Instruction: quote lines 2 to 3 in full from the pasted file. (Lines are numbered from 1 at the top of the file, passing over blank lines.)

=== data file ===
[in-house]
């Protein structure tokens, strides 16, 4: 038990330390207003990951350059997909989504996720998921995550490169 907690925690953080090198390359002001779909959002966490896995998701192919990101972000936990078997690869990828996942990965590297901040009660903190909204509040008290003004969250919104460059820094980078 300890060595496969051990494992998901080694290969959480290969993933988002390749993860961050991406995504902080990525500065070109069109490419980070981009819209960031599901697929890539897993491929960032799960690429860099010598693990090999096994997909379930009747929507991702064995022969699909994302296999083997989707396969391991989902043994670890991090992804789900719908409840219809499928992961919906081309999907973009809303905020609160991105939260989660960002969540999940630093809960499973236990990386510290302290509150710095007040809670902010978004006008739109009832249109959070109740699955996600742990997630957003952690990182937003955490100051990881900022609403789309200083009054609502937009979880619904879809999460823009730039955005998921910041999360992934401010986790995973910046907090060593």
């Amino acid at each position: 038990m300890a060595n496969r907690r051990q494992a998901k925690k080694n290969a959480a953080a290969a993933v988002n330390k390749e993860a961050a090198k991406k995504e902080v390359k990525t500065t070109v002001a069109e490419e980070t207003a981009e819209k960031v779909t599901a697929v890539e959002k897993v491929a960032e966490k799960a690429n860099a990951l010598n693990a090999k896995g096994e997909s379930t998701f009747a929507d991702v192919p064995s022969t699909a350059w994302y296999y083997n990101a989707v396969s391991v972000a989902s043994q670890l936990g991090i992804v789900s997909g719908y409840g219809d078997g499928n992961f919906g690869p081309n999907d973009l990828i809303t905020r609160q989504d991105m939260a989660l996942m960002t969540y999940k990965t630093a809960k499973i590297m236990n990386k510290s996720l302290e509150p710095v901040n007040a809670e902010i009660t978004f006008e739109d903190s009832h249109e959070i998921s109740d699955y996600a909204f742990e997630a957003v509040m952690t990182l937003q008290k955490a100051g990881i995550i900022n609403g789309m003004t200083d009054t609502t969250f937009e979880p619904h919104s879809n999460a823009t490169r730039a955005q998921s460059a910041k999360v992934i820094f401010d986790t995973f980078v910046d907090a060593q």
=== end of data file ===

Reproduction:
């Protein structure tokens, strides 16, 4: 038990330390207003990951350059997909989504996720998921995550490169 907690925690953080090198390359002001779909959002966490896995998701192919990101972000936990078997690869990828996942990965590297901040009660903190909204509040008290003004969250919104460059820094980078 300890060595496969051990494992998901080694290969959480290969993933988002390749993860961050991406995504902080990525500065070109069109490419980070981009819209960031599901697929890539897993491929960032799960690429860099010598693990090999096994997909379930009747929507991702064995022969699909994302296999083997989707396969391991989902043994670890991090992804789900719908409840219809499928992961919906081309999907973009809303905020609160991105939260989660960002969540999940630093809960499973236990990386510290302290509150710095007040809670902010978004006008739109009832249109959070109740699955996600742990997630957003952690990182937003955490100051990881900022609403789309200083009054609502937009979880619904879809999460823009730039955005998921910041999360992934401010986790995973910046907090060593």
């Amino acid at each position: 038990m300890a060595n496969r907690r051990q494992a998901k925690k080694n290969a959480a953080a290969a993933v988002n330390k390749e993860a961050a090198k991406k995504e902080v390359k990525t500065t070109v002001a069109e490419e980070t207003a981009e819209k960031v779909t599901a697929v890539e959002k897993v491929a960032e966490k799960a690429n860099a990951l010598n693990a090999k896995g096994e997909s379930t998701f009747a929507d991702v192919p064995s022969t699909a350059w994302y296999y083997n990101a989707v396969s391991v972000a989902s043994q670890l936990g991090i992804v789900s997909g719908y409840g219809d078997g499928n992961f919906g690869p081309n999907d973009l990828i809303t905020r609160q989504d991105m939260a989660l996942m960002t969540y999940k990965t630093a809960k499973i590297m236990n990386k510290s996720l302290e509150p710095v901040n007040a809670e902010i009660t978004f006008e739109d903190s009832h249109e959070i998921s109740d699955y996600a909204f742990e997630a957003v509040m952690t990182l937003q008290k955490a100051g990881i995550i900022n609403g789309m003004t200083d009054t609502t969250f937009e979880p619904h919104s879809n999460a823009t490169r730039a955005q998921s460059a910041k999360v992934i820094f401010d986790t995973f980078v910046d907090a060593q």